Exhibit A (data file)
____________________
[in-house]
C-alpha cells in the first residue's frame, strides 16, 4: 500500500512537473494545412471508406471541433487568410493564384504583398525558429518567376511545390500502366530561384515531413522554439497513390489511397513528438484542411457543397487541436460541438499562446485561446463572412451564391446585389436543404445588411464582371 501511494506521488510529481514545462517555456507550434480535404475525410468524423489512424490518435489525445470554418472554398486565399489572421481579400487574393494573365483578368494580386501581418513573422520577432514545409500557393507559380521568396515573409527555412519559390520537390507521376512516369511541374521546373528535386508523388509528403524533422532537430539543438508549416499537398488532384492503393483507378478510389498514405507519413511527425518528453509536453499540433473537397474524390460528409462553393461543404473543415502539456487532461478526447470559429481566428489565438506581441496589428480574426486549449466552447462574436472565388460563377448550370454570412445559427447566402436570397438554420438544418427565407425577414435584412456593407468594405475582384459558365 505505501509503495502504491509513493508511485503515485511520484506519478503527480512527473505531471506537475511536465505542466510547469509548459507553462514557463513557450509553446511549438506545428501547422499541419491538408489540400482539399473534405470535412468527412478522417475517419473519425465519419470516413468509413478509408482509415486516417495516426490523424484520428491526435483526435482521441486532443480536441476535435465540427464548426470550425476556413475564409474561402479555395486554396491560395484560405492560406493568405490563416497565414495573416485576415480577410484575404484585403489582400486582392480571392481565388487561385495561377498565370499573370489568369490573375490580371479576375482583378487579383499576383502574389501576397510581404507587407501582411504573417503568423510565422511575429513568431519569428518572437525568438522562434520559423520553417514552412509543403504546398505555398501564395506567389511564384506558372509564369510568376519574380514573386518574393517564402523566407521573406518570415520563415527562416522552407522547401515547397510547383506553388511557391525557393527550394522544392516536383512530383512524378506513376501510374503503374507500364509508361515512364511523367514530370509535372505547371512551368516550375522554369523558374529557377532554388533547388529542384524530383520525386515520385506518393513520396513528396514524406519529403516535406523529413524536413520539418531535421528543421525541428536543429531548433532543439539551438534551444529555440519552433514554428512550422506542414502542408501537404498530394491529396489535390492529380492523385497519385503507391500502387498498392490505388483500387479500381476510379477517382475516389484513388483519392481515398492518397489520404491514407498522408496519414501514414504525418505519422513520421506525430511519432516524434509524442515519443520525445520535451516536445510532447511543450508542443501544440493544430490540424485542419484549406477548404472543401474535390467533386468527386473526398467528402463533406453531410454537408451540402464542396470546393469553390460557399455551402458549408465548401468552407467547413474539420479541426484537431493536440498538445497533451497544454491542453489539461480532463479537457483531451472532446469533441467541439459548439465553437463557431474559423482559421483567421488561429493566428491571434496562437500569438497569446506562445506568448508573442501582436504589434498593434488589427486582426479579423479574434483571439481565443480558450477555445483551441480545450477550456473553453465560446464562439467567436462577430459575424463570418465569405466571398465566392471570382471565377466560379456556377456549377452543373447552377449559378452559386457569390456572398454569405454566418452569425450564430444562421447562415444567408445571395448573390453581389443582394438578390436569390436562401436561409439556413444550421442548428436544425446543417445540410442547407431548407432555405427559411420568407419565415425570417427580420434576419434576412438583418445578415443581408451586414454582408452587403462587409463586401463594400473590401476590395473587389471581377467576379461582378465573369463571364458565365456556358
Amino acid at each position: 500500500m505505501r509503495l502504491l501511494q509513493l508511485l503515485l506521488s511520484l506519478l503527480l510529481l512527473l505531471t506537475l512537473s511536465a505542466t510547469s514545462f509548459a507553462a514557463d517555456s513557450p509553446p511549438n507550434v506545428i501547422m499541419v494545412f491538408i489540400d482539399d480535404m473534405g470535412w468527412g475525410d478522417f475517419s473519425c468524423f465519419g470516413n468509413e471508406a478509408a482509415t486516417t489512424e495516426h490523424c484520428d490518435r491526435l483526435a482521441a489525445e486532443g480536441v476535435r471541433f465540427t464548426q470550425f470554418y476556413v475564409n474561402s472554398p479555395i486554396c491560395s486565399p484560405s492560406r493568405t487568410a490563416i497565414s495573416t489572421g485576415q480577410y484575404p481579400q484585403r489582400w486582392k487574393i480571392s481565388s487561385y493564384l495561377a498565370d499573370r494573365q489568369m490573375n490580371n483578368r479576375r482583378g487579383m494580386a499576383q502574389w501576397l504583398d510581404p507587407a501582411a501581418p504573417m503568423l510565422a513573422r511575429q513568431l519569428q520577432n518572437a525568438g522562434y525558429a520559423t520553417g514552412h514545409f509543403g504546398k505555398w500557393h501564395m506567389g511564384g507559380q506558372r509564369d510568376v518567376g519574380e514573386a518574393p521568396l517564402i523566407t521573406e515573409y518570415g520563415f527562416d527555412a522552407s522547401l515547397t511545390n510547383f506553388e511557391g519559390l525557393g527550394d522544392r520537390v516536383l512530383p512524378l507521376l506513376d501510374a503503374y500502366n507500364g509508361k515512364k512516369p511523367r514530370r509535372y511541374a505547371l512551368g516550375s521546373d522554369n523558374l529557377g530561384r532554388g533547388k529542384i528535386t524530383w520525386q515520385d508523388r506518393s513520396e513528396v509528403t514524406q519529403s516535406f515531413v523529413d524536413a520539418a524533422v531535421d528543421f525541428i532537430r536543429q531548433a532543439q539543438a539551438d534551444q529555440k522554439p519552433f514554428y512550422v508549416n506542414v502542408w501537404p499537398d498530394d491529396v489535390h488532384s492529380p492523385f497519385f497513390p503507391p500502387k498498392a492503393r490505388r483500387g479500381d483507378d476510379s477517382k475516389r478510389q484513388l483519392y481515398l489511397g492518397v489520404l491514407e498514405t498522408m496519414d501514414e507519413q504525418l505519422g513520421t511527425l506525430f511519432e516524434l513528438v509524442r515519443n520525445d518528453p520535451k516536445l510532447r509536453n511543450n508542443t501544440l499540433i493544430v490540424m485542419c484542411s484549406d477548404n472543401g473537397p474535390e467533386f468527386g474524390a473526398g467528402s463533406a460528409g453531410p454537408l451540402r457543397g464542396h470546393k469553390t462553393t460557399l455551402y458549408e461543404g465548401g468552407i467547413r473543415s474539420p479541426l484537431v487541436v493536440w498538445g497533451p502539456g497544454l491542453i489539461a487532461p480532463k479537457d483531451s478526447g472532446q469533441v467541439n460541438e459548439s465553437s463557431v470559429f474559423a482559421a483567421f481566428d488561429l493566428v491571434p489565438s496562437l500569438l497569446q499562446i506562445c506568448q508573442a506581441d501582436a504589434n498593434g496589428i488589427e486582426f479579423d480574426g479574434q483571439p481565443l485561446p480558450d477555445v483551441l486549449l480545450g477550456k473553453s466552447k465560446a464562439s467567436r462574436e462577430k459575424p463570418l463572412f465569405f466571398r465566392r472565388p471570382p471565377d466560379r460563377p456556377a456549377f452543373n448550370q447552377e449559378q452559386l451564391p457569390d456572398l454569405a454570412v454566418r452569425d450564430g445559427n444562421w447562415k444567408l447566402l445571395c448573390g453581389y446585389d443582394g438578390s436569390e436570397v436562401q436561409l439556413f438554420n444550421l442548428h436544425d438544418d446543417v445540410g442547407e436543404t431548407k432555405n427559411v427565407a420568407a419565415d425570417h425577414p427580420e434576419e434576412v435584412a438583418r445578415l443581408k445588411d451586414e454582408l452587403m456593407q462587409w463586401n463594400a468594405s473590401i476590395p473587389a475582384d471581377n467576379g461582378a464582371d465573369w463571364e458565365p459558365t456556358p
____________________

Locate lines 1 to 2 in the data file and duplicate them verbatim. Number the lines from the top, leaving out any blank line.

[in-house]
C-alpha cells in the first residue's frame, strides 16, 4: 500500500512537473494545412471508406471541433487568410493564384504583398525558429518567376511545390500502366530561384515531413522554439497513390489511397513528438484542411457543397487541436460541438499562446485561446463572412451564391446585389436543404445588411464582371 501511494506521488510529481514545462517555456507550434480535404475525410468524423489512424490518435489525445470554418472554398486565399489572421481579400487574393494573365483578368494580386501581418513573422520577432514545409500557393507559380521568396515573409527555412519559390520537390507521376512516369511541374521546373528535386508523388509528403524533422532537430539543438508549416499537398488532384492503393483507378478510389498514405507519413511527425518528453509536453499540433473537397474524390460528409462553393461543404473543415502539456487532461478526447470559429481566428489565438506581441496589428480574426486549449466552447462574436472565388460563377448550370454570412445559427447566402436570397438554420438544418427565407425577414435584412456593407468594405475582384459558365 505505501509503495502504491509513493508511485503515485511520484506519478503527480512527473505531471506537475511536465505542466510547469509548459507553462514557463513557450509553446511549438506545428501547422499541419491538408489540400482539399473534405470535412468527412478522417475517419473519425465519419470516413468509413478509408482509415486516417495516426490523424484520428491526435483526435482521441486532443480536441476535435465540427464548426470550425476556413475564409474561402479555395486554396491560395484560405492560406493568405490563416497565414495573416485576415480577410484575404484585403489582400486582392480571392481565388487561385495561377498565370499573370489568369490573375490580371479576375482583378487579383499576383502574389501576397510581404507587407501582411504573417503568423510565422511575429513568431519569428518572437525568438522562434520559423520553417514552412509543403504546398505555398501564395506567389511564384506558372509564369510568376519574380514573386518574393517564402523566407521573406518570415520563415527562416522552407522547401515547397510547383506553388511557391525557393527550394522544392516536383512530383512524378506513376501510374503503374507500364509508361515512364511523367514530370509535372505547371512551368516550375522554369523558374529557377532554388533547388529542384524530383520525386515520385506518393513520396513528396514524406519529403516535406523529413524536413520539418531535421528543421525541428536543429531548433532543439539551438534551444529555440519552433514554428512550422506542414502542408501537404498530394491529396489535390492529380492523385497519385503507391500502387498498392490505388483500387479500381476510379477517382475516389484513388483519392481515398492518397489520404491514407498522408496519414501514414504525418505519422513520421506525430511519432516524434509524442515519443520525445520535451516536445510532447511543450508542443501544440493544430490540424485542419484549406477548404472543401474535390467533386468527386473526398467528402463533406453531410454537408451540402464542396470546393469553390460557399455551402458549408465548401468552407467547413474539420479541426484537431493536440498538445497533451497544454491542453489539461480532463479537457483531451472532446469533441467541439459548439465553437463557431474559423482559421483567421488561429493566428491571434496562437500569438497569446506562445506568448508573442501582436504589434498593434488589427486582426479579423479574434483571439481565443480558450477555445483551441480545450477550456473553453465560446464562439467567436462577430459575424463570418465569405466571398465566392471570382471565377466560379456556377456549377452543373447552377449559378452559386457569390456572398454569405454566418452569425450564430444562421447562415444567408445571395448573390453581389443582394438578390436569390436562401436561409439556413444550421442548428436544425446543417445540410442547407431548407432555405427559411420568407419565415425570417427580420434576419434576412438583418445578415443581408451586414454582408452587403462587409463586401463594400473590401476590395473587389471581377467576379461582378465573369463571364458565365456556358